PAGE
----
"Stuck in the Fast Lane"
What You Need To Know:
TOKYO DRIFT's depiction of the underground racing culture glorifies a hedonistic machismo that exalts in breaking rules, using violence and treating women as sexual objects. It is exactly what it wants to be – a loud, raucous, mile-a-minute blast that manages to conjure just enough plot to link the car racing scenes together. Fans of speed, cars and male bravado will not be disappointed, though there is little else that could pass for substance. TOKYO DRIFT makes illegal street racing look very cool, so it could be very dangerous for parents to let their teenage boys see it.
(PaPa, B, Ho, LL, VV, S, N, A, D, MM) Mostly strong pagan worldview mixed with some traditional moral elements such as allusions to codes of masculine honor and the importance of character and a strong father figure, but the virtues most extolled are those of a racing subculture – speed, prowess, money, power, defiance of authority, and machismo, plus hedonism is celebrated and a lawless, fantasy-underworld lifestyle is glorified, and homosexual element where two teenage girls are shown kissing in room; 24 obscenities (including four "s" words over end credits) and one light profanity; strong violence and intense car race sequences including at least three very serious car accidents and an explosion in which serious injury and death occur, three fistfights in which several brutal punches draw blood, guns are pointed at people’s heads as well as fired by villain at speeding vehicles, and villains cheat during illegal street racing by dangerously bumping the hero's car; seductive glances by “car babes,” scores of scantily clad young women in several dance-party scenes, several gratuitous shots of short skirts and female cleavage, implied fornication with a prostitute, a girl offers herself as the prize for the winner of a race, and a brief lesbian homosexual kiss; no explicit sexual nudity except for some female cleavage, midrifts and thighs, plus a close-up of a fat man’s chest in a bathhouse scene; alcohol is present in many scenes and father has several bottles of beer alone in his house waiting for unruly son to come home; a mobster smokes a cigar; and, strong miscellaneous immorality such as lots of illegal street racing and a chase scene, son disobeys father's command to stop illegal street racing and women are treated as sexualized objects or prizes for men to win through their racing skill and masculine bravado.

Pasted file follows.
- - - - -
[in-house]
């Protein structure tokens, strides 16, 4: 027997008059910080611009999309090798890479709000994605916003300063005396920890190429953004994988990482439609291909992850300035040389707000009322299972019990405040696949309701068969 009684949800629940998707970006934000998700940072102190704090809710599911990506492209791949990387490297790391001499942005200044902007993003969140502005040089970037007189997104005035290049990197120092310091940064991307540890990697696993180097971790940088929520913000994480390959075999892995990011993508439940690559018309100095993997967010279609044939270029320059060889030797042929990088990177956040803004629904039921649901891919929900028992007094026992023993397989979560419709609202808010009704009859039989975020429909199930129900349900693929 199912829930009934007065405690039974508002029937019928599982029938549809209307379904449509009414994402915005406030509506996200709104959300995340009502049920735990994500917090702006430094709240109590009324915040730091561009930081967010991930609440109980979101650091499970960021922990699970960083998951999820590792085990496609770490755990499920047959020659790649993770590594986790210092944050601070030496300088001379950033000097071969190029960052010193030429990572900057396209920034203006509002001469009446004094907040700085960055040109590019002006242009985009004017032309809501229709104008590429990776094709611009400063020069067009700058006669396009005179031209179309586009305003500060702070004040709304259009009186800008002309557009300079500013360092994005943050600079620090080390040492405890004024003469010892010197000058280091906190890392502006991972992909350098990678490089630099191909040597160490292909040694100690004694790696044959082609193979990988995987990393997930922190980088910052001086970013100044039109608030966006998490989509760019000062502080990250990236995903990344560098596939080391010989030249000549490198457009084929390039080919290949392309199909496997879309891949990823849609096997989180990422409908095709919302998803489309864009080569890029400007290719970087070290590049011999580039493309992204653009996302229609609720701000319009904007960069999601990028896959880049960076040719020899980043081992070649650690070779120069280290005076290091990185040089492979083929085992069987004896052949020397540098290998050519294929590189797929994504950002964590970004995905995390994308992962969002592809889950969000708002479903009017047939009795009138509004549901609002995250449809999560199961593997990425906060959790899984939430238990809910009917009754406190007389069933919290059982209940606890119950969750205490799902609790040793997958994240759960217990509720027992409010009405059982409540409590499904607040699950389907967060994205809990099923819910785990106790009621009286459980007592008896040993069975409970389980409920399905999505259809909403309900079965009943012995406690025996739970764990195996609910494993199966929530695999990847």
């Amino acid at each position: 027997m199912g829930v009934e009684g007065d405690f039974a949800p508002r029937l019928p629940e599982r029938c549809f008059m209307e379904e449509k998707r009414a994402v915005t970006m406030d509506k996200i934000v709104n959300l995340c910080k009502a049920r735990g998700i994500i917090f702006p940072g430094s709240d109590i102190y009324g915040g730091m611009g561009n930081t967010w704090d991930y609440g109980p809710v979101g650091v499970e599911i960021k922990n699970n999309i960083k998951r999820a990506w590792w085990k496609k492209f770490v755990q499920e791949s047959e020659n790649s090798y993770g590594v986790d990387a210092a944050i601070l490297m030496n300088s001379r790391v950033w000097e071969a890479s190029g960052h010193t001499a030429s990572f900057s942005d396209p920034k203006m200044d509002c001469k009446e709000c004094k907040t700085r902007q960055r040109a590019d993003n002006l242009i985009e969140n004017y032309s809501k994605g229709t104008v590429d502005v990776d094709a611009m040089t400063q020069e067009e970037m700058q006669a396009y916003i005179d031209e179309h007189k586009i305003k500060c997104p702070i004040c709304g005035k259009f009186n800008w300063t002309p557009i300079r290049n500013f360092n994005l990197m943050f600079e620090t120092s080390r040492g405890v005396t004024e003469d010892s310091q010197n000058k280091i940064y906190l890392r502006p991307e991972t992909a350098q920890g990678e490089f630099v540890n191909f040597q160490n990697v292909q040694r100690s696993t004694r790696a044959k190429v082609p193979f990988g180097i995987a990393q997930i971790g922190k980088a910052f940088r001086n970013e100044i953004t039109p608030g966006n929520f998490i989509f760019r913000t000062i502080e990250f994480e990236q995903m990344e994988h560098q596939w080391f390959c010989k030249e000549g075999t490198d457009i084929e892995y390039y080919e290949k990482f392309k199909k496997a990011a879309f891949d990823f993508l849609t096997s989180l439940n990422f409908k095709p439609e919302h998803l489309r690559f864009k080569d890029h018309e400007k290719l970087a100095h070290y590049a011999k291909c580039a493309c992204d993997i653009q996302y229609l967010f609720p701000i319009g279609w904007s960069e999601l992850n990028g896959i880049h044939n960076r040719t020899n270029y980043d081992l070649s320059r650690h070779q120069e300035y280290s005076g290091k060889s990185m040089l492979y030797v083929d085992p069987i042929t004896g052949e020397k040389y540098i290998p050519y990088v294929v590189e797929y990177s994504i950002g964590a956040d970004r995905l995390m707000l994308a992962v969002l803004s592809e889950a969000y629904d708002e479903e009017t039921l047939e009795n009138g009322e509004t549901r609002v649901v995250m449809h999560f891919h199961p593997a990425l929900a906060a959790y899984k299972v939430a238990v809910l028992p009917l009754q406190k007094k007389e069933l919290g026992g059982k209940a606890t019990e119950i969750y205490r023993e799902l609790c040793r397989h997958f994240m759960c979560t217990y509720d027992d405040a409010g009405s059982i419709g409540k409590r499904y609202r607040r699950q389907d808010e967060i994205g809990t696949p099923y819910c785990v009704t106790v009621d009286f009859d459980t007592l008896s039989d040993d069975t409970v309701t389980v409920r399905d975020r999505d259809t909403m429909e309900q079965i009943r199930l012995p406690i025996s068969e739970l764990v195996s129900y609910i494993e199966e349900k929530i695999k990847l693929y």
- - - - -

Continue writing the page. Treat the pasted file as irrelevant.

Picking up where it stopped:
The famously cynical William Faulkner once said that all an American really loves is his car. THE FAST AND THE FURIOUS: TOKYO DRIFT, the latest installment of the FAST AND FURIOUS franchise, sets out to prove this also holds for the Japanese.
It’s the story of Sean Boswell (Lucas Black), a high schooler with a Texas drawl, who pulls one illegal racing stunt too many. His mom ships Sean off to live with his estranged father in Tokyo, where, to dad’s chagrin and no one’s surprise, he’s immediately caught up in the Tokyo underworld of drift racing. Sean’s entanglement in mobster affairs sets up numerous opportunities for him to race his way out of peril, but the plot and characters are really just excuses to hear tires shriek, see fast cars go fast and watch macho boys test their prowess and manhood behind the wheel. While Sean is clearly a fish-out-of-water, the film makes almost no credible effort to explore cultural differences or educate viewers about life in Japan.
The movie’s depiction of underground racing culture emphasizes and often glorifies a hedonistic machismo that exalts in breaking rules, using violence and treating women as sexual objects. While Sean’s character does seem to follow a certain code of honor (taking responsibility for one’s actions, defending one’s friends), much of the movie’s message seems to validate a self-glorifying, survival-of-the-fittest hedonism. “All that matters is knowing what you want and going after it,” Sean says at one point.
The violence comes mostly from the intense car racing and chase scenes including some very realistic and spectacular crashes, one of which leaves a character dead. There are several fistfights, and guns are both pointed at people’s heads and one is shot from speeding cars by the villain.
Though well-acted, TOKYO DRIFT is exactly what it wants to be – a loud, raucous, mile-a-minute blast which manages to conjure just enough plot to link the car racing scenes together. Fans of speed, cars, and male bravado will not be disappointed though there is little else in this movie that could pass for substance. TOKYO DRIFT makes illegal street racing look very cool, so it could be very dangerous for parents to let their teenage boys see it.